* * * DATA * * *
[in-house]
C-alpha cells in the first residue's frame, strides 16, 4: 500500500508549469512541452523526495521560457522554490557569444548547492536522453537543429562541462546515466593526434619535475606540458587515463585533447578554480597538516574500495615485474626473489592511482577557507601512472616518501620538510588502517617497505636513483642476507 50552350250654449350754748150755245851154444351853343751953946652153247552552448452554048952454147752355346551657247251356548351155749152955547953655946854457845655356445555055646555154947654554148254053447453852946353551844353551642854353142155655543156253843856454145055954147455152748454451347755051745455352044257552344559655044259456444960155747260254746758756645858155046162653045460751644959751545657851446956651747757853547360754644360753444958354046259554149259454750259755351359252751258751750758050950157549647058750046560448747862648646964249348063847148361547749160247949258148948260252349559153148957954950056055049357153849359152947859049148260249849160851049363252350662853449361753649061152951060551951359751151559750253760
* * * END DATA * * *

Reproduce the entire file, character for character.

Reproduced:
[in-house]
C-alpha cells in the first residue's frame, strides 16, 4: 500500500508549469512541452523526495521560457522554490557569444548547492536522453537543429562541462546515466593526434619535475606540458587515463585533447578554480597538516574500495615485474626473489592511482577557507601512472616518501620538510588502517617497505636513483642476507 50552350250654449350754748150755245851154444351853343751953946652153247552552448452554048952454147752355346551657247251356548351155749152955547953655946854457845655356445555055646555154947654554148254053447453852946353551844353551642854353142155655543156253843856454145055954147455152748454451347755051745455352044257552344559655044259456444960155747260254746758756645858155046162653045460751644959751545657851446956651747757853547360754644360753444958354046259554149259454750259755351359252751258751750758050950157549647058750046560448747862648646964249348063847148361547749160247949258148948260252349559153148957954950056055049357153849359152947859049148260249849160851049363252350662853449361753649061152951060551951359751151559750253760